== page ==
Subjects	
  as	
  Objects	
     Medical research did not begin to develop into the multi-billion dollar industry that drives innovations in preventative health, diagnostics, and treatment today until the later   6 half of the twentieth century. Prior to the Second World War health research initiatives were not considered a high priority on the political agenda for most countries (Moreno, 2001, p.11). Although medical experiments became increasingly more sophisticated throughout the nineteenth century, it was still for the most part a “cottage industry” in its early stages. In fact, the use of live animals was far more commonplace than human beings well up until the twentieth century (Rothman, 1999, p.20). Long before HIV/AIDS activist groups began advocating for changes to standard operating procedures on research involving randomized clinical trials (RCT), animal activists united to demonstrate against medical experiments involving morally questionable research practices. Beginning in Britain in the nineteenth century, massive public demonstrations against controversial research practices that used live animals in non-therapeutic experiments ignited what became infamously known as the anti- vivisection movement (Brody, 1998, p.14). In support of such movements was British philosopher Jeremy Bentham whose position was grounded on an animal’s experience of physical pain rather than their rational capacity; as Bentham argued: “The question is not, can they reason? Nor, can they talk? But can they suffer?” (Brody, 1998, p.14). As a result of the anti-vivisection movement the British government passed the Cruelty to Animals Act in 1876, becoming the first national law to regulate animal research (Schuppli and McDonald, 2005, p.97). One derivative of legislating the use of animals in research, however, was an increased prevalence of human beings being recruited as “guinea pigs” for health research experiments. Although the involvement of human subjects and the sheer number of scientific research endeavors increased exponentially throughout the nineteenth century with the   7 emergence of experimental medicine, medical research remained largely small-scale in scope. Typically, a single investigator would conduct their experiments on a small number of individuals, including the researchers themselves, their colleagues, families, and/or neighbors (Rothman, 1999, p.18-19). The experiments were primarily for therapeutic purposes and thereby morally justifiable on the grounds that the benefits of the research outcome would outweigh the risks to the patient-subjects involved. As such, regulation of the research enterprise remained in the hands of the clinical research community.  2.1.1	
  The	
  Clinician-­‐Researchers’	
  Duty	
  to	
  Human	
  Subjects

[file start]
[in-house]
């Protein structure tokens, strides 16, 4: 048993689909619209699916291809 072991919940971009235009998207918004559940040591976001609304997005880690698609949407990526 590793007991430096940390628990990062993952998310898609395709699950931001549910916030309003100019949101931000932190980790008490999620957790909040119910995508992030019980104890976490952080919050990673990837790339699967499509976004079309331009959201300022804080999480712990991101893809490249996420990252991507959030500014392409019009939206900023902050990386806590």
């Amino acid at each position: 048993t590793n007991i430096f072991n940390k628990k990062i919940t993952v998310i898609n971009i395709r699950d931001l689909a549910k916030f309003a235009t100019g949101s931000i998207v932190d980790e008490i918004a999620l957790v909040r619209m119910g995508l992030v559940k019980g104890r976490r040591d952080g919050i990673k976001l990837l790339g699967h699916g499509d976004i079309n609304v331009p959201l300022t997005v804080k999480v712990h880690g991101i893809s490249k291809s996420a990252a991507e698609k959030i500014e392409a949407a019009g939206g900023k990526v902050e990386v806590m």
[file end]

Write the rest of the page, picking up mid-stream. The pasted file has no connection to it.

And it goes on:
Though it has been argued that human subjects were little more than tools for scientific pursuits, physician-researcher’s moral obligations to human subjects were considered as early as the thirteenth century. This is evident in the writings of influential Jewish physician and philosopher Maimonides. The Oath of Maimonides maintains that the physician-researcher ought to “always treat patients as ends in themselves, not as means for learning new truths” (Rothman,1999, p.19). Similarly, in physiologist Claude Bernard’s own teaching philosophy was an acknowledgement of the clinician- researcher’s moral responsibility: “Christian morals forbid only one thing, doing ill to one’s neighbor. So, among the experiments that may be tried in man, those that can only do harm are forbidden, those that are innocent are permissible, and those that may do good are obligatory” (Veatch, 1991, p.16). Nevertheless, regulations to ensure that the conduct of medical research was in accord with these moral principles were nonexistent. In fact, there were no substantive or procedural requirements of   8 investigators and institutions involved in health research to protect the interests of human subjects from potential harms ensuing from a research initiative. It was as Michael Polanyi refers to as a period of scientist self-governance where “the choice of subjects and the actual conduct of research is entirely the responsibility of the individual scientist, [and] the recognition of claims to discoveries is under the jurisdiction of scientific opinion expressed by scientists as a body” (Polanyi, 1951), p. 53. Thus, the moral integrity of health research was largely left to the discretion of the research community, which later led to the peer review system.  The therapeutic intent of much of the research that was being conducted in the early nineteenth century, as well as the paternalistic nature of the clinical-researcher’s relationship with his patient-subjects, granted researchers the authority to judge not only what sort of research was morally justifiable to pursue, but how protocols ought to be designed and, therefore, how research would affect the experience of human subjects involved. Most human subjects had little to no consultation with the clinical researcher about all of the potential risks and benefits participation in a particular research project may result and how the outcomes, if favorable, may be implemented into the delivery of their clinical care. The patient-subject was thought to be too vulnerable and incapable of making rational judgments regarding what was in their own best interests (Veatch, 1991, p.3). Questioning the authority of the medical professional and his competence in being able to adequately judge what was his patient-subject’s own best interest was against social norms (Rothman, 1999, p.19, 28-29). Factors including the power imbalance between the clinician-researcher and patient-subject, coupled with the assumed vulnerability and lack of competence on the part of the subject and an   9 inherent trust placed in the health researcher, all contributed to the medical community having full authoritative power concerning scientific research. To this end, the human subject’s role in the research endeavor was that of a passive “material” resource for the advancement of scientific knowledge and human health somewhat akin to chemical reagents in pharmaceutical research.